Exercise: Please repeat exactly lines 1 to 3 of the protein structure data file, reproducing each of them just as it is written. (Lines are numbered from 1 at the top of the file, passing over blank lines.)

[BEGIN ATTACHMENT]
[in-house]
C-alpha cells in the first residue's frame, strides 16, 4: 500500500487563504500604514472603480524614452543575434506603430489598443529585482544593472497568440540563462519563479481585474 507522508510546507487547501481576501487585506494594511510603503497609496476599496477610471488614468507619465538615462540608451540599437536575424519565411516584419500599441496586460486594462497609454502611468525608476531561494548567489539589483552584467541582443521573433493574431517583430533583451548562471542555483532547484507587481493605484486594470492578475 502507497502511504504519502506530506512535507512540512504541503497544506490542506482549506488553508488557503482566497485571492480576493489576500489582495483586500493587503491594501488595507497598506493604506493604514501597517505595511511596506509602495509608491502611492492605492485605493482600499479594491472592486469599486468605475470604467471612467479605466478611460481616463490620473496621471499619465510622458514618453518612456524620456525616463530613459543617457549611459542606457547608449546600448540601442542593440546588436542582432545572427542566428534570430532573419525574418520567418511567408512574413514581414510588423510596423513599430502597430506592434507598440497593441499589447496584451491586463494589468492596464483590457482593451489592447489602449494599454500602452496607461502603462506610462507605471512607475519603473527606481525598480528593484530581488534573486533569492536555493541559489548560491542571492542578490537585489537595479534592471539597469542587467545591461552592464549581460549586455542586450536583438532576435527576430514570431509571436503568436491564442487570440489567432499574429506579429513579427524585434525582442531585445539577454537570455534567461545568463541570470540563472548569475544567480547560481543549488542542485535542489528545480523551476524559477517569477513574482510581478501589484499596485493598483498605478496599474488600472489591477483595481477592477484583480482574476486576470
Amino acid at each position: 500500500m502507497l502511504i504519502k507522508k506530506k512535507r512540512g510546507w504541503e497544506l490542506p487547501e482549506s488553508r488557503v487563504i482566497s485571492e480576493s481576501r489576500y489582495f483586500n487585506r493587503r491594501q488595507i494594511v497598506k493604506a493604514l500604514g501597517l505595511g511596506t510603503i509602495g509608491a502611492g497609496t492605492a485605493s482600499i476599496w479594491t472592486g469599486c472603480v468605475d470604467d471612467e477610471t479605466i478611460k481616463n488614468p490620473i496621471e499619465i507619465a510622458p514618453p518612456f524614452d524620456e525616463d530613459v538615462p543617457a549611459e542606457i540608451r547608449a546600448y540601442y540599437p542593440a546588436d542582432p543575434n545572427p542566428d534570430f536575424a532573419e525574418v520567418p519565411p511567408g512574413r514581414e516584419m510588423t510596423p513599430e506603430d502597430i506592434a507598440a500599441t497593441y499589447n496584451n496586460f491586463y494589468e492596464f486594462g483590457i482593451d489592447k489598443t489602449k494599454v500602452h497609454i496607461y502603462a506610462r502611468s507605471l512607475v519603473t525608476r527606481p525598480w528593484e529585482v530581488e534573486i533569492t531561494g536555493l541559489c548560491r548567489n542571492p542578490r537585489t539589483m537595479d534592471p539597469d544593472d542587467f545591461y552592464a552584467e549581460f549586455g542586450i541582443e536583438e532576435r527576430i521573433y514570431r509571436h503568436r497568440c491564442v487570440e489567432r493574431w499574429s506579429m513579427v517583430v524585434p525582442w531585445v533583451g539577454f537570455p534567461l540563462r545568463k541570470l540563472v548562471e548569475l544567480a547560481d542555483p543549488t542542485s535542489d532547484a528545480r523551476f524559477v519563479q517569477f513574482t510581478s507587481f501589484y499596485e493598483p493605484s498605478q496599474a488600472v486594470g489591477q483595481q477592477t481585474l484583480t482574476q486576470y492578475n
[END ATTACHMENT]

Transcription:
[in-house]
C-alpha cells in the first residue's frame, strides 16, 4: 500500500487563504500604514472603480524614452543575434506603430489598443529585482544593472497568440540563462519563479481585474 507522508510546507487547501481576501487585506494594511510603503497609496476599496477610471488614468507619465538615462540608451540599437536575424519565411516584419500599441496586460486594462497609454502611468525608476531561494548567489539589483552584467541582443521573433493574431517583430533583451548562471542555483532547484507587481493605484486594470492578475 502507497502511504504519502506530506512535507512540512504541503497544506490542506482549506488553508488557503482566497485571492480576493489576500489582495483586500493587503491594501488595507497598506493604506493604514501597517505595511511596506509602495509608491502611492492605492485605493482600499479594491472592486469599486468605475470604467471612467479605466478611460481616463490620473496621471499619465510622458514618453518612456524620456525616463530613459543617457549611459542606457547608449546600448540601442542593440546588436542582432545572427542566428534570430532573419525574418520567418511567408512574413514581414510588423510596423513599430502597430506592434507598440497593441499589447496584451491586463494589468492596464483590457482593451489592447489602449494599454500602452496607461502603462506610462507605471512607475519603473527606481525598480528593484530581488534573486533569492536555493541559489548560491542571492542578490537585489537595479534592471539597469542587467545591461552592464549581460549586455542586450536583438532576435527576430514570431509571436503568436491564442487570440489567432499574429506579429513579427524585434525582442531585445539577454537570455534567461545568463541570470540563472548569475544567480547560481543549488542542485535542489528545480523551476524559477517569477513574482510581478501589484499596485493598483498605478496599474488600472489591477483595481477592477484583480482574476486576470
Amino acid at each position: 500500500m502507497l502511504i504519502k507522508k506530506k512535507r512540512g510546507w504541503e497544506l490542506p487547501e482549506s488553508r488557503v487563504i482566497s485571492e480576493s481576501r489576500y489582495f483586500n487585506r493587503r491594501q488595507i494594511v497598506k493604506a493604514l500604514g501597517l505595511g511596506t510603503i509602495g509608491a502611492g497609496t492605492a485605493s482600499i476599496w479594491t472592486g469599486c472603480v468605475d470604467d471612467e477610471t479605466i478611460k481616463n488614468p490620473i496621471e499619465i507619465a510622458p514618453p518612456f524614452d524620456e525616463d530613459v538615462p543617457a549611459e542606457i540608451r547608449a546600448y540601442y540599437p542593440a546588436d542582432p543575434n545572427p542566428d534570430f536575424a532573419e525574418v520567418p519565411p511567408g512574413r514581414e516584419m510588423t510596423p513599430e506603430d502597430i506592434a507598440a500599441t497593441y499589447n496584451n496586460f491586463y494589468e492596464f486594462g483590457i482593451d489592447k489598443t489602449k494599454v500602452h497609454i496607461y502603462a506610462r502611468s507605471l512607475v519603473t525608476r527606481p525598480w528593484e529585482v530581488e534573486i533569492t531561494g536555493l541559489c548560491r548567489n542571492p542578490r537585489t539589483m537595479d534592471p539597469d544593472d542587467f545591461y552592464a552584467e549581460f549586455g542586450i541582443e536583438e532576435r527576430i521573433y514570431r509571436h503568436r497568440c491564442v487570440e489567432r493574431w499574429s506579429m513579427v517583430v524585434p525582442w531585445v533583451g539577454f537570455p534567461l540563462r545568463k541570470l540563472v548562471e548569475l544567480a547560481d542555483p543549488t542542485s535542489d532547484a528545480r523551476f524559477v519563479q517569477f513574482t510581478s507587481f501589484y499596485e493598483p493605484s498605478q496599474a488600472v486594470g489591477q483595481q477592477t481585474l484583480t482574476q486576470y492578475n